At the Feria de los Matadores in the far west of Buenos Aires last Sunday, there was a distinct lack of gaucho (cowboy) displays, my main incentive for making the long trek out there. But in the prettily colonnaded Plaza de los Mataderos, charismatic Juan in spotless white shirt and cloud grey felt hat, compered a lively set of regional singers, bands and dance troupes. There was no shortage of audience participation. As the beats revved up, a skein of sheer handkerchiefs in blue and white appeared and were whipped and fluttered around in time to the resonating guitar rythms and the spirited hand clapping they stirred up. The feria was started in 1986 to create a permanent space to preserve and celebrate Argentinian traditions and it was refreshing to see people of all ages participating unashamedly in what could be seen as the Latino equivalent of the Morris dance (though much more tasteful!).
There was an added poignancy last week that (almost) made up for the lack of daring cowboy feats: Mercedes Sosa, widely beloved Argentine folklore singer and political activist, had died just that morning, at the age of 74. Later I watched the tributes on TV as fans and mourners, including the President, filed past Congreso (the parliament building) to pay their respects. Mercedes as known affectionately as La Negra (literally the dark, or black, one), which seems to be an endearment quite widely used here. Laura, though nobody calls her that, at the community centre in the barrio of La Boca (also home to the famous Bombonera football stadium) where I´m volunteering, also goes under the name of La Negra. As one of her colleagues wryly observed as Laura/La Negra bellowed out greetings and instructions, “yes, she´s got the same name, but she shouts, not sings”.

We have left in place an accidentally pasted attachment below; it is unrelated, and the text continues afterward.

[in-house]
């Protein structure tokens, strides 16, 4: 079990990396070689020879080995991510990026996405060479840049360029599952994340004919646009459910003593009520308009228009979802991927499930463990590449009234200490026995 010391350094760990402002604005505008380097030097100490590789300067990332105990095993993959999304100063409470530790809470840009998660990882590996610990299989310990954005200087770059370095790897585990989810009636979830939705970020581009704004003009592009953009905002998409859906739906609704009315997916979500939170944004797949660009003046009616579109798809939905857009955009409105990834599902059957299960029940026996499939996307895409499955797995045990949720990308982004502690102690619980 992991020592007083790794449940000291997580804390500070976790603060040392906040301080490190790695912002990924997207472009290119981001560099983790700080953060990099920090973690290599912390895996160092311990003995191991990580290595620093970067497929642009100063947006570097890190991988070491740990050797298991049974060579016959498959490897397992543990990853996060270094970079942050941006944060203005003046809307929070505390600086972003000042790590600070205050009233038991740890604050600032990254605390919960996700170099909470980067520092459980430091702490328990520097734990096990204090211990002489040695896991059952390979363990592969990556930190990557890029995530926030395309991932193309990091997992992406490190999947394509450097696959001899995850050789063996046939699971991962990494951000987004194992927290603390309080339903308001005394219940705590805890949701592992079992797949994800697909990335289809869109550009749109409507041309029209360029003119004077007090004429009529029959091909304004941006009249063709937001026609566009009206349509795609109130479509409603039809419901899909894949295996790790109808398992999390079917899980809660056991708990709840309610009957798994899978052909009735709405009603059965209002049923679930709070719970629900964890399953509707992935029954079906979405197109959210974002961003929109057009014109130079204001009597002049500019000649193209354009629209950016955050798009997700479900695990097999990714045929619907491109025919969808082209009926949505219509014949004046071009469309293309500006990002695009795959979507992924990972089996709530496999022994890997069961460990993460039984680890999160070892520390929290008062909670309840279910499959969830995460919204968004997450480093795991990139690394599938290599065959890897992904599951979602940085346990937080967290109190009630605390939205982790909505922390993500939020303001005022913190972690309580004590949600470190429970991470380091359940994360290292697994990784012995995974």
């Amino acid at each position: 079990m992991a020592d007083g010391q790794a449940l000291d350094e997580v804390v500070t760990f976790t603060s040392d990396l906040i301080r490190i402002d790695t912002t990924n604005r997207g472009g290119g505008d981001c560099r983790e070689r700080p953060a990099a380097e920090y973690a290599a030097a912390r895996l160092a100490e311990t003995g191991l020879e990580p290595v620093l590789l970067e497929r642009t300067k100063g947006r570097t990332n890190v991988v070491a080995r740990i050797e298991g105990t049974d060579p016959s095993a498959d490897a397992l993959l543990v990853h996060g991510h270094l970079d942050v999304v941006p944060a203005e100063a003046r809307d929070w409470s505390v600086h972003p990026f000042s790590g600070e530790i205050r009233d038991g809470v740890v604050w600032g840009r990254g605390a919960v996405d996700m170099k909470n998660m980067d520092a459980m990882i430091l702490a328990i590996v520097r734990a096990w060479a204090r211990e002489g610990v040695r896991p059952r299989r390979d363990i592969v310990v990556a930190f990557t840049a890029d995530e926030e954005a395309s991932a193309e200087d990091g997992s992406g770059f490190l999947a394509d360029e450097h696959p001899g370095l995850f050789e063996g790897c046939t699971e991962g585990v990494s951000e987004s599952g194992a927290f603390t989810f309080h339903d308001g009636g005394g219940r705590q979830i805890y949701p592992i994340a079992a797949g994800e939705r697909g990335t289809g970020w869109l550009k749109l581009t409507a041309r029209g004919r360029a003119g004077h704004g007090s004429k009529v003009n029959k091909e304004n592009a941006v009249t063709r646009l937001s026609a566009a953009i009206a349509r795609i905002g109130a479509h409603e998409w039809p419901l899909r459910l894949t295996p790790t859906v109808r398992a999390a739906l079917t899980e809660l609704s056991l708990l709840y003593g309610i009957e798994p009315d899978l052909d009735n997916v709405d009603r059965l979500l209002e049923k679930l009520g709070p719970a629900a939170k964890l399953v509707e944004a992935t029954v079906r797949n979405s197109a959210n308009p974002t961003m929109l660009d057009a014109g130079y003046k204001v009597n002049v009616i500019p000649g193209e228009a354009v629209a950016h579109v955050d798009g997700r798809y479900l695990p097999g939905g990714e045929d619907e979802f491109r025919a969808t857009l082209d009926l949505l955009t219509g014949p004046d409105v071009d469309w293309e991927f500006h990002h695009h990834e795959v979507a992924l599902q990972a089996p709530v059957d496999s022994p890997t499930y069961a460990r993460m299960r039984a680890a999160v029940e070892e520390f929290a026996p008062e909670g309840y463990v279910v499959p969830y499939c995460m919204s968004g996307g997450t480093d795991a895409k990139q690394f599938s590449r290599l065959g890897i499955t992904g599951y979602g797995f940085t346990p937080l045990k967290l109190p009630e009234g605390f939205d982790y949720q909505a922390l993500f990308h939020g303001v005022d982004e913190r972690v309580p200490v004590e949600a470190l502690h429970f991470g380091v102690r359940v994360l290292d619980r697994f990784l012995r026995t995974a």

At the feria, several groups dedicated songs to Mercedes, Juan delivered a grave eulogy to her and the crowd rumbled respèctfully. In La Clarin newspaper the next day, there was a full page homage to her, with the simple message “Gracias a La Negra. Hasta siempre.” inscribed over a colour photo of the revered singer. The same paper published a poll a few days later that canvassed the public on their favourite song by ´La Negra´: the winner was Alfonisina y el Mar, with 23% of the votes. It was touching to be at the feria and see the emotion stirred up by the death of ´La Negra´: I can always see gauchos another time …
3 thoughts on “Death of ‘La Negra´”
Lovely to read your limpid prose and get a sense of the life and vibrancy of BA. I once went to a concert with La Negra on the South Bank – and it turned out to be one of the most moving musical events I’ve ever attended (lots of Argentinian ex-pats there). So I’m not surprised she’s a national treasure… Look after yourself amongst the gouchos! 😉 Asta luego…m
Another evocative entry from the perceptive pen of Ms G – wonderful to share vicariously in such an adventure. If anyone would like to listen to Mercedes Sosa’s “Alfonisina y el Mar”, namechecked in this blog, you’ll find it at http://www.youtube.com/watch?v=elFfCLa6wNM
My first comment is that not many people know how to spell the word rhythm. You don’t appear to be one of them.
Good to see you getting stuck into the B.A. way of things. You’ll notice that famous people keep dying all the time you’re there. The Argentians always make the effort to give them a good send off.